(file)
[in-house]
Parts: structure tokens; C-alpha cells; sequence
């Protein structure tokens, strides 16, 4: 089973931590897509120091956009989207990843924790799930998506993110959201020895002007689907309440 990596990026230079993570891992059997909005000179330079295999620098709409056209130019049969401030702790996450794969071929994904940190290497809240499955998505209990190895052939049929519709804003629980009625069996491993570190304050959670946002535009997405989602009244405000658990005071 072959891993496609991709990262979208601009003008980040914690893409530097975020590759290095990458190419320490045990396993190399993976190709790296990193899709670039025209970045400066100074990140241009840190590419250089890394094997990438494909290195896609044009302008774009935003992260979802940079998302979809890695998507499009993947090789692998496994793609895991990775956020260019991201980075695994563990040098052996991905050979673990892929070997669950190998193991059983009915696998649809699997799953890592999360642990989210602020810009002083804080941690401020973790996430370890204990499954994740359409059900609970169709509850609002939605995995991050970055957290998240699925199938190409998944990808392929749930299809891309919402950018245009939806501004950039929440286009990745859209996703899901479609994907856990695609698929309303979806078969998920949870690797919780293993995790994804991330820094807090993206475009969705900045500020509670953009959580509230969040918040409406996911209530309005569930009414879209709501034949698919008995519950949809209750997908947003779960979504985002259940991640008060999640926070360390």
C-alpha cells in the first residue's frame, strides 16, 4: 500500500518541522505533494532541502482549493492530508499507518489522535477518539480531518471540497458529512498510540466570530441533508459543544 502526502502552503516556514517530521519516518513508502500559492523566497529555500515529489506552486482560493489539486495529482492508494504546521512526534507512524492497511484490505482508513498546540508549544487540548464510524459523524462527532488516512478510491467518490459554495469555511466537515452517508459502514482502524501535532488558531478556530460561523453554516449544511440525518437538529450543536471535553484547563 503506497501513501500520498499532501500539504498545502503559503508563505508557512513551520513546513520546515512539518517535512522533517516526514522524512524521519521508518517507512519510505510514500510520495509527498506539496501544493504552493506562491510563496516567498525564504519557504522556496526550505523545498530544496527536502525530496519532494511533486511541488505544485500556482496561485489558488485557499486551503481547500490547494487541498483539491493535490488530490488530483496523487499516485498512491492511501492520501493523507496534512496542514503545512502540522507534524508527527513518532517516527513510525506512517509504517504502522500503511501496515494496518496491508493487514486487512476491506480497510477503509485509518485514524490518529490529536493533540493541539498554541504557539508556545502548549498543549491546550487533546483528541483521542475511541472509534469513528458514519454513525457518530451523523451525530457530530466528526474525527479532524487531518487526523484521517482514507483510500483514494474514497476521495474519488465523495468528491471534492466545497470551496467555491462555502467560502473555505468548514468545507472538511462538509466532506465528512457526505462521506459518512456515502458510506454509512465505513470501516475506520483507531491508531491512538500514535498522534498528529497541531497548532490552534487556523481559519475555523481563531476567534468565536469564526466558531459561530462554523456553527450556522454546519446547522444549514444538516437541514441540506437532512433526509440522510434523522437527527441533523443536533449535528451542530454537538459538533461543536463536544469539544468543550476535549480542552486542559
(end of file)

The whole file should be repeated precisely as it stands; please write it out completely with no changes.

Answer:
[in-house]
Parts: structure tokens; C-alpha cells; sequence
């Protein structure tokens, strides 16, 4: 089973931590897509120091956009989207990843924790799930998506993110959201020895002007689907309440 990596990026230079993570891992059997909005000179330079295999620098709409056209130019049969401030702790996450794969071929994904940190290497809240499955998505209990190895052939049929519709804003629980009625069996491993570190304050959670946002535009997405989602009244405000658990005071 072959891993496609991709990262979208601009003008980040914690893409530097975020590759290095990458190419320490045990396993190399993976190709790296990193899709670039025209970045400066100074990140241009840190590419250089890394094997990438494909290195896609044009302008774009935003992260979802940079998302979809890695998507499009993947090789692998496994793609895991990775956020260019991201980075695994563990040098052996991905050979673990892929070997669950190998193991059983009915696998649809699997799953890592999360642990989210602020810009002083804080941690401020973790996430370890204990499954994740359409059900609970169709509850609002939605995995991050970055957290998240699925199938190409998944990808392929749930299809891309919402950018245009939806501004950039929440286009990745859209996703899901479609994907856990695609698929309303979806078969998920949870690797919780293993995790994804991330820094807090993206475009969705900045500020509670953009959580509230969040918040409406996911209530309005569930009414879209709501034949698919008995519950949809209750997908947003779960979504985002259940991640008060999640926070360390």
C-alpha cells in the first residue's frame, strides 16, 4: 500500500518541522505533494532541502482549493492530508499507518489522535477518539480531518471540497458529512498510540466570530441533508459543544 502526502502552503516556514517530521519516518513508502500559492523566497529555500515529489506552486482560493489539486495529482492508494504546521512526534507512524492497511484490505482508513498546540508549544487540548464510524459523524462527532488516512478510491467518490459554495469555511466537515452517508459502514482502524501535532488558531478556530460561523453554516449544511440525518437538529450543536471535553484547563 503506497501513501500520498499532501500539504498545502503559503508563505508557512513551520513546513520546515512539518517535512522533517516526514522524512524521519521508518517507512519510505510514500510520495509527498506539496501544493504552493506562491510563496516567498525564504519557504522556496526550505523545498530544496527536502525530496519532494511533486511541488505544485500556482496561485489558488485557499486551503481547500490547494487541498483539491493535490488530490488530483496523487499516485498512491492511501492520501493523507496534512496542514503545512502540522507534524508527527513518532517516527513510525506512517509504517504502522500503511501496515494496518496491508493487514486487512476491506480497510477503509485509518485514524490518529490529536493533540493541539498554541504557539508556545502548549498543549491546550487533546483528541483521542475511541472509534469513528458514519454513525457518530451523523451525530457530530466528526474525527479532524487531518487526523484521517482514507483510500483514494474514497476521495474519488465523495468528491471534492466545497470551496467555491462555502467560502473555505468548514468545507472538511462538509466532506465528512457526505462521506459518512456515502458510506454509512465505513470501516475506520483507531491508531491512538500514535498522534498528529497541531497548532490552534487556523481559519475555523481563531476567534468565536469564526466558531459561530462554523456553527450556522454546519446547522444549514444538516437541514441540506437532512433526509440522510434523522437527527441533523443536533449535528451542530454537538459538533461543536463536544469539544468543550476535549480542552486542559